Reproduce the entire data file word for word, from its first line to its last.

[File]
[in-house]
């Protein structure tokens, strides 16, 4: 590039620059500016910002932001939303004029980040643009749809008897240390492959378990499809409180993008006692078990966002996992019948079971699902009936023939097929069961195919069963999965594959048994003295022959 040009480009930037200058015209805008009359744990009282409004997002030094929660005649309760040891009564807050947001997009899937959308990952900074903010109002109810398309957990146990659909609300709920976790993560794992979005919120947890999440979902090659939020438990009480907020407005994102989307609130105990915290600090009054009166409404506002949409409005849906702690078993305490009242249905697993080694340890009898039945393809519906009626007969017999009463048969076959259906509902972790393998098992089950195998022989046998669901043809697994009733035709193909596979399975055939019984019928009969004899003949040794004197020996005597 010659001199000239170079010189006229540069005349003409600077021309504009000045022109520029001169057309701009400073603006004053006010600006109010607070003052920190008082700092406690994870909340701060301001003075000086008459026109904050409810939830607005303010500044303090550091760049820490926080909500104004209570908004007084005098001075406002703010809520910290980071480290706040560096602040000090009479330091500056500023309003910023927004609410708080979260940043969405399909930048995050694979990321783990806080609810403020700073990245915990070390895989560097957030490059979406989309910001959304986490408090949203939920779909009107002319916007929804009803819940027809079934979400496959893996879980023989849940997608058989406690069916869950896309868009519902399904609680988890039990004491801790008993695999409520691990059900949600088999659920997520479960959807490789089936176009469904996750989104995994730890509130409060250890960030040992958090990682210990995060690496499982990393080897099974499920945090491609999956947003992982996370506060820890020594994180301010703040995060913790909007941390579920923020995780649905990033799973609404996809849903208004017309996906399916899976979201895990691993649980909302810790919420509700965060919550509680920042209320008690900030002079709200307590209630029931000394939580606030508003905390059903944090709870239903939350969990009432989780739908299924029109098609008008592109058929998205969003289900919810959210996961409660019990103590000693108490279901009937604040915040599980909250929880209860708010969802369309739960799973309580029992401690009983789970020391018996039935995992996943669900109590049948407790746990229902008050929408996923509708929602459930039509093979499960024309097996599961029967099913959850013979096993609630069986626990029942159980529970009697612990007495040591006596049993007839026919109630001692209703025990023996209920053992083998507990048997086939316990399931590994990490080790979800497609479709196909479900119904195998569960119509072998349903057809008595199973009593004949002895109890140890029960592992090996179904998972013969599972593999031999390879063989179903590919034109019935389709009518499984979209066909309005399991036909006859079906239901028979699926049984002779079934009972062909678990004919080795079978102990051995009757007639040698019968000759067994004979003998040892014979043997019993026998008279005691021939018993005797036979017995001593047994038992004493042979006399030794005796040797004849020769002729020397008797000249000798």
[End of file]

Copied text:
[in-house]
């Protein structure tokens, strides 16, 4: 590039620059500016910002932001939303004029980040643009749809008897240390492959378990499809409180993008006692078990966002996992019948079971699902009936023939097929069961195919069963999965594959048994003295022959 040009480009930037200058015209805008009359744990009282409004997002030094929660005649309760040891009564807050947001997009899937959308990952900074903010109002109810398309957990146990659909609300709920976790993560794992979005919120947890999440979902090659939020438990009480907020407005994102989307609130105990915290600090009054009166409404506002949409409005849906702690078993305490009242249905697993080694340890009898039945393809519906009626007969017999009463048969076959259906509902972790393998098992089950195998022989046998669901043809697994009733035709193909596979399975055939019984019928009969004899003949040794004197020996005597 010659001199000239170079010189006229540069005349003409600077021309504009000045022109520029001169057309701009400073603006004053006010600006109010607070003052920190008082700092406690994870909340701060301001003075000086008459026109904050409810939830607005303010500044303090550091760049820490926080909500104004209570908004007084005098001075406002703010809520910290980071480290706040560096602040000090009479330091500056500023309003910023927004609410708080979260940043969405399909930048995050694979990321783990806080609810403020700073990245915990070390895989560097957030490059979406989309910001959304986490408090949203939920779909009107002319916007929804009803819940027809079934979400496959893996879980023989849940997608058989406690069916869950896309868009519902399904609680988890039990004491801790008993695999409520691990059900949600088999659920997520479960959807490789089936176009469904996750989104995994730890509130409060250890960030040992958090990682210990995060690496499982990393080897099974499920945090491609999956947003992982996370506060820890020594994180301010703040995060913790909007941390579920923020995780649905990033799973609404996809849903208004017309996906399916899976979201895990691993649980909302810790919420509700965060919550509680920042209320008690900030002079709200307590209630029931000394939580606030508003905390059903944090709870239903939350969990009432989780739908299924029109098609008008592109058929998205969003289900919810959210996961409660019990103590000693108490279901009937604040915040599980909250929880209860708010969802369309739960799973309580029992401690009983789970020391018996039935995992996943669900109590049948407790746990229902008050929408996923509708929602459930039509093979499960024309097996599961029967099913959850013979096993609630069986626990029942159980529970009697612990007495040591006596049993007839026919109630001692209703025990023996209920053992083998507990048997086939316990399931590994990490080790979800497609479709196909479900119904195998569960119509072998349903057809008595199973009593004949002895109890140890029960592992090996179904998972013969599972593999031999390879063989179903590919034109019935389709009518499984979209066909309005399991036909006859079906239901028979699926049984002779079934009972062909678990004919080795079978102990051995009757007639040698019968000759067994004979003998040892014979043997019993026998008279005691021939018993005797036979017995001593047994038992004493042979006399030794005796040797004849020769002729020397008797000249000798």